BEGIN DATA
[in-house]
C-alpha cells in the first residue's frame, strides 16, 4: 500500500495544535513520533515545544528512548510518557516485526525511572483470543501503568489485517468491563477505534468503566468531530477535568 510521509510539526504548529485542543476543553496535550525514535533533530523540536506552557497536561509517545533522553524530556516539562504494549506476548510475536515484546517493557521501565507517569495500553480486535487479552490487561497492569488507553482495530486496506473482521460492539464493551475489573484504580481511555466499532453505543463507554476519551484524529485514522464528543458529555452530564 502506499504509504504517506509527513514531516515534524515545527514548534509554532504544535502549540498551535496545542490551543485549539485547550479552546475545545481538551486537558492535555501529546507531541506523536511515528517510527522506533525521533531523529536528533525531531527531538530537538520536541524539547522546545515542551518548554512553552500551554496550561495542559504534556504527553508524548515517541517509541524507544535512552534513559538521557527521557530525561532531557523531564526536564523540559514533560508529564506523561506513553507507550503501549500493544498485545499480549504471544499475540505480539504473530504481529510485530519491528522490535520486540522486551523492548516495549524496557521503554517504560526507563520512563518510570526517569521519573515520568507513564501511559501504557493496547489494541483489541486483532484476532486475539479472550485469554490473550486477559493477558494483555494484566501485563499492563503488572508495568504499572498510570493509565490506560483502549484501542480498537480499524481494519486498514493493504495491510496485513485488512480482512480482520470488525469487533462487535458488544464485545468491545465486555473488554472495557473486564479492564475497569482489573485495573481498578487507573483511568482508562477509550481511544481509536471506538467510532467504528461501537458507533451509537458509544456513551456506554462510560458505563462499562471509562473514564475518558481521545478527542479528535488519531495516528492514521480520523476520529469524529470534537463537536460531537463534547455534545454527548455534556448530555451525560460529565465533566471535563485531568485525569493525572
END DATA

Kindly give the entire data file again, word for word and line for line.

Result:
[in-house]
C-alpha cells in the first residue's frame, strides 16, 4: 500500500495544535513520533515545544528512548510518557516485526525511572483470543501503568489485517468491563477505534468503566468531530477535568 510521509510539526504548529485542543476543553496535550525514535533533530523540536506552557497536561509517545533522553524530556516539562504494549506476548510475536515484546517493557521501565507517569495500553480486535487479552490487561497492569488507553482495530486496506473482521460492539464493551475489573484504580481511555466499532453505543463507554476519551484524529485514522464528543458529555452530564 502506499504509504504517506509527513514531516515534524515545527514548534509554532504544535502549540498551535496545542490551543485549539485547550479552546475545545481538551486537558492535555501529546507531541506523536511515528517510527522506533525521533531523529536528533525531531527531538530537538520536541524539547522546545515542551518548554512553552500551554496550561495542559504534556504527553508524548515517541517509541524507544535512552534513559538521557527521557530525561532531557523531564526536564523540559514533560508529564506523561506513553507507550503501549500493544498485545499480549504471544499475540505480539504473530504481529510485530519491528522490535520486540522486551523492548516495549524496557521503554517504560526507563520512563518510570526517569521519573515520568507513564501511559501504557493496547489494541483489541486483532484476532486475539479472550485469554490473550486477559493477558494483555494484566501485563499492563503488572508495568504499572498510570493509565490506560483502549484501542480498537480499524481494519486498514493493504495491510496485513485488512480482512480482520470488525469487533462487535458488544464485545468491545465486555473488554472495557473486564479492564475497569482489573485495573481498578487507573483511568482508562477509550481511544481509536471506538467510532467504528461501537458507533451509537458509544456513551456506554462510560458505563462499562471509562473514564475518558481521545478527542479528535488519531495516528492514521480520523476520529469524529470534537463537536460531537463534547455534545454527548455534556448530555451525560460529565465533566471535563485531568485525569493525572